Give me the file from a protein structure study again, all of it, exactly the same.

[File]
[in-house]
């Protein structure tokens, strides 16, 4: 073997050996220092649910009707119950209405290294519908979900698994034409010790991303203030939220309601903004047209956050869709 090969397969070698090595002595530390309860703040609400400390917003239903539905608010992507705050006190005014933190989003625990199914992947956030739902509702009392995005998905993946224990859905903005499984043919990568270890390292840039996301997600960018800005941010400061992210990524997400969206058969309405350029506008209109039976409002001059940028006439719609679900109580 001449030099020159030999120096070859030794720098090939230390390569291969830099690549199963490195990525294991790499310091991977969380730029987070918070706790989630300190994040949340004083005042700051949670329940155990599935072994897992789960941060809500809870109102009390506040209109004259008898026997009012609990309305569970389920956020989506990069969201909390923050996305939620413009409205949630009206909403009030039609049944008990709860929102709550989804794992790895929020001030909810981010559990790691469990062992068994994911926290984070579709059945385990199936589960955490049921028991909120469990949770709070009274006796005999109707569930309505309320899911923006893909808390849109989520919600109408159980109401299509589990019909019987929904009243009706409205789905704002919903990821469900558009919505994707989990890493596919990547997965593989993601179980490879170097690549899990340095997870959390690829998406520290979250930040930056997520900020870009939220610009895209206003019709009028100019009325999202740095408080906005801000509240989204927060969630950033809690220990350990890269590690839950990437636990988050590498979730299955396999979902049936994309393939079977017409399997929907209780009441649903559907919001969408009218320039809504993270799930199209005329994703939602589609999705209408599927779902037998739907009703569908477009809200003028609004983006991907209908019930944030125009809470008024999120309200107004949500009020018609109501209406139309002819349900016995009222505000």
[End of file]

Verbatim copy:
[in-house]
């Protein structure tokens, strides 16, 4: 073997050996220092649910009707119950209405290294519908979900698994034409010790991303203030939220309601903004047209956050869709 090969397969070698090595002595530390309860703040609400400390917003239903539905608010992507705050006190005014933190989003625990199914992947956030739902509702009392995005998905993946224990859905903005499984043919990568270890390292840039996301997600960018800005941010400061992210990524997400969206058969309405350029506008209109039976409002001059940028006439719609679900109580 001449030099020159030999120096070859030794720098090939230390390569291969830099690549199963490195990525294991790499310091991977969380730029987070918070706790989630300190994040949340004083005042700051949670329940155990599935072994897992789960941060809500809870109102009390506040209109004259008898026997009012609990309305569970389920956020989506990069969201909390923050996305939620413009409205949630009206909403009030039609049944008990709860929102709550989804794992790895929020001030909810981010559990790691469990062992068994994911926290984070579709059945385990199936589960955490049921028991909120469990949770709070009274006796005999109707569930309505309320899911923006893909808390849109989520919600109408159980109401299509589990019909019987929904009243009706409205789905704002919903990821469900558009919505994707989990890493596919990547997965593989993601179980490879170097690549899990340095997870959390690829998406520290979250930040930056997520900020870009939220610009895209206003019709009028100019009325999202740095408080906005801000509240989204927060969630950033809690220990350990890269590690839950990437636990988050590498979730299955396999979902049936994309393939079977017409399997929907209780009441649903559907919001969408009218320039809504993270799930199209005329994703939602589609999705209408599927779902037998739907009703569908477009809200003028609004983006991907209908019930944030125009809470008024999120309200107004949500009020018609109501209406139309002819349900016995009222505000």